1. Conference interpreters have a professional identity that is shaped by how various actors and institutions depict the profession.
2. The professional image of conference interpreters is largely (meta-)discursive in nature.
3. Meta-discourse analysis can be used to explore the different depictions of conference interpreting and interpreters by various actors and institutions.
The article "Meta-discourse as a Source for Exploring the Professional Image(s) of Conference Interpreters" by Ebru Diriker explores the professional identity and image of conference interpreters. The author argues that the professional image of conference interpreters is largely (meta-)discursive in nature, shaped by various actors and institutions inside and outside the field of activity.
The article provides a comprehensive analysis of how different actors and institutions depict conference interpreting and interpreters in their discourse. However, there are some potential biases in the article that need to be addressed.
Firstly, the author seems to have a bias towards interpreting as a profession. While it is true that interpreting is a highly skilled profession, the author does not acknowledge any potential drawbacks or limitations of this profession. For example, there may be issues related to job insecurity, burnout, or ethical dilemmas that are not explored in this article.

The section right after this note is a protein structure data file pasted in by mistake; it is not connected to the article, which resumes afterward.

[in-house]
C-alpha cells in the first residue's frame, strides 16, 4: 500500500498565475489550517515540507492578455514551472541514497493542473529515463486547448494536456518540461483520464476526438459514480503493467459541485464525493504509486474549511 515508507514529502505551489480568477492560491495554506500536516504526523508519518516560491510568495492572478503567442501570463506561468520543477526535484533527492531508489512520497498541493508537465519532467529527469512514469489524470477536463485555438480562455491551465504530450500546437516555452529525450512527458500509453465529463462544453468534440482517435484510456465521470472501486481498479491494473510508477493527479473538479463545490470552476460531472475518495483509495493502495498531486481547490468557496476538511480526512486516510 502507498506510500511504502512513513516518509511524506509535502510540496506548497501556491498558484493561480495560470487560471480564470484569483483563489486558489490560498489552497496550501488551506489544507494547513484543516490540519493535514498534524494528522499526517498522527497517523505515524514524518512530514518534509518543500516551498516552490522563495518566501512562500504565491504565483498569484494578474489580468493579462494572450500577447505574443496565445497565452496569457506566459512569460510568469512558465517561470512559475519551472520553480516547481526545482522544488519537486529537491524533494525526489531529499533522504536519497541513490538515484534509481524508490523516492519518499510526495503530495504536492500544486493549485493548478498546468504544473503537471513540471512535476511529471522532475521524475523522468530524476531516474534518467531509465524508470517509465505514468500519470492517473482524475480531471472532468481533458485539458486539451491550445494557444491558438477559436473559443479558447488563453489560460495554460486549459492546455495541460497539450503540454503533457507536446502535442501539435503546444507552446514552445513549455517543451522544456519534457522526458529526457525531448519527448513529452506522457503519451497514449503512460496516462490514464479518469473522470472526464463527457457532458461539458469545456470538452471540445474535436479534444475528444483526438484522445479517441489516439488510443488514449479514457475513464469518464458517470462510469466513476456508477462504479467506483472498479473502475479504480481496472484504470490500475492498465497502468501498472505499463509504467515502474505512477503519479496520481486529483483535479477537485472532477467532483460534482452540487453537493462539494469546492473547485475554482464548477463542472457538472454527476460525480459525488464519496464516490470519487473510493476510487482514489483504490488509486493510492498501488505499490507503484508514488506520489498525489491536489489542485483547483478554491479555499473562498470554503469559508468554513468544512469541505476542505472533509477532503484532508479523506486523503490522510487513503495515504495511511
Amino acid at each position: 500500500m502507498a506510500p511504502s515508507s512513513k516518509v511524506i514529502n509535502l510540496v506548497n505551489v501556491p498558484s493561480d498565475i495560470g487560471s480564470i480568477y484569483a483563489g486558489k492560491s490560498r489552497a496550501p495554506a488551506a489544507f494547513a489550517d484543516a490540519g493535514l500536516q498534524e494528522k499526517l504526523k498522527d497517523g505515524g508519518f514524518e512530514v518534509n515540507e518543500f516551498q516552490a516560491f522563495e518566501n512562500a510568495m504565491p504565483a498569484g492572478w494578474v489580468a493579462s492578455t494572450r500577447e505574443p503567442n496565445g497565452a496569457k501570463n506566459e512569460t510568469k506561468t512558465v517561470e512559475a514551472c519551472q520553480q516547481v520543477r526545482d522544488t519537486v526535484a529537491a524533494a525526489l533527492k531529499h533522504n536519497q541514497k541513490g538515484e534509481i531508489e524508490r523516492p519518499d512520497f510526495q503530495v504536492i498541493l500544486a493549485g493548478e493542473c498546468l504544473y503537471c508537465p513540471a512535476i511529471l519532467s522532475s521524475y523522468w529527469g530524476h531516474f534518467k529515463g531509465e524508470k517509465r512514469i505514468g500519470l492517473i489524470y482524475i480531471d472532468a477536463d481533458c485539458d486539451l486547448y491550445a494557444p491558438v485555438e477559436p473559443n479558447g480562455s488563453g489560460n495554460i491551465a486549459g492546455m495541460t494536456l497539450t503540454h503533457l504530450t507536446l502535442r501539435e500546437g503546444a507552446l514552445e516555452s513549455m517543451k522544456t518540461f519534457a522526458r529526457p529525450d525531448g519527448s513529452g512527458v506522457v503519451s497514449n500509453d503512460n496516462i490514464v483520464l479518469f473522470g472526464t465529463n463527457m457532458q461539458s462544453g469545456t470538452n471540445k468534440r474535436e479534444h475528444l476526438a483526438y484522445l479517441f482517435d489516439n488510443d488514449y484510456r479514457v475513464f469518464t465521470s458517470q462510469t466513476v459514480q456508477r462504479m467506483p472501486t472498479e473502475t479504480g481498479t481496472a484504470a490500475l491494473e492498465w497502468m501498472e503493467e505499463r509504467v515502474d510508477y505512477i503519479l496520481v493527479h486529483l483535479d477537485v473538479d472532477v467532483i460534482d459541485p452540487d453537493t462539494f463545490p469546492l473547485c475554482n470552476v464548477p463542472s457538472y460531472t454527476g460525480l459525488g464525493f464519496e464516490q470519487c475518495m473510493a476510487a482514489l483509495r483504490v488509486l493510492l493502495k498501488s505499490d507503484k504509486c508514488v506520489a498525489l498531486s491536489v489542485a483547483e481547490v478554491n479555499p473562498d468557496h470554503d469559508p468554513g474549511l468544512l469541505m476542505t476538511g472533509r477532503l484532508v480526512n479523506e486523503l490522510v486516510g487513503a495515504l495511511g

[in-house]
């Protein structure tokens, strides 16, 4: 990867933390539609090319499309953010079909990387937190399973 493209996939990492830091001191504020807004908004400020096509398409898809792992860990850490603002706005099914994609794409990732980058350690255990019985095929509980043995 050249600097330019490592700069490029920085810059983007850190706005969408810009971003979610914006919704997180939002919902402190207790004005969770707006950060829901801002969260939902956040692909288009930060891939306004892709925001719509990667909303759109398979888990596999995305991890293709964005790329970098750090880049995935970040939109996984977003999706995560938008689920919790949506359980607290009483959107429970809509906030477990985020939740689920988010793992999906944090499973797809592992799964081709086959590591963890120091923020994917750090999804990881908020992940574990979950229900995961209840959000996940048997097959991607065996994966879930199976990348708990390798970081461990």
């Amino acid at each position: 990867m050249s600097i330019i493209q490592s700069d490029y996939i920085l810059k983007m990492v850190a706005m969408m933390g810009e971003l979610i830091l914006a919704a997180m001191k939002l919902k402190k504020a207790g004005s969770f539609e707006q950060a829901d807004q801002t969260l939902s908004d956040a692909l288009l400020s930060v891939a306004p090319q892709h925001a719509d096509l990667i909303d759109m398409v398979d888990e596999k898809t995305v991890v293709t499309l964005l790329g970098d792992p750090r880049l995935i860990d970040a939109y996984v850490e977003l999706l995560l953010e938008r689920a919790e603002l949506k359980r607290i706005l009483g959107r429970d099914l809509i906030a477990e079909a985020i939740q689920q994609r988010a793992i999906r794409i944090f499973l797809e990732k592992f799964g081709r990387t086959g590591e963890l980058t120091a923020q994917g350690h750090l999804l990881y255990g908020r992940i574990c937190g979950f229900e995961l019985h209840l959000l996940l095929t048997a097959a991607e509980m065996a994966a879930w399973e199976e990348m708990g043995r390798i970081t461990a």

Secondly, the author's analysis focuses mainly on positive depictions of conference interpreting and interpreters. While it is important to highlight positive aspects of any profession, it is equally important to acknowledge negative depictions or criticisms. This would provide a more balanced view of the profession and its challenges.
Thirdly, there are some unsupported claims in the article. For example, the author claims that "the professional image of conference interpreters is largely (meta-)discursive in nature." However, there is no evidence provided to support this claim. It would be helpful if the author could provide some empirical data or research studies to back up this assertion.
Fourthly, there are some missing points of consideration in the article. For example, while the author discusses how different actors depict conference interpreting and interpreters in their discourse, there is no discussion about how these depictions may vary across different cultures or regions. This could be an important factor to consider when exploring professional identity and image.
Finally, while the article provides valuable insights into how different actors shape the professional identity and image of conference interpreters through their discourse, it does not explore counterarguments or alternative perspectives on this issue. This limits its scope and potential impact.
In conclusion, while "Meta-discourse as a Source for Exploring the Professional Image(s) of Conference Interpreters" provides valuable insights into how different actors shape professional identity and image through their discourse, there are some potential biases and limitations that need to be addressed for a more balanced view of this issue.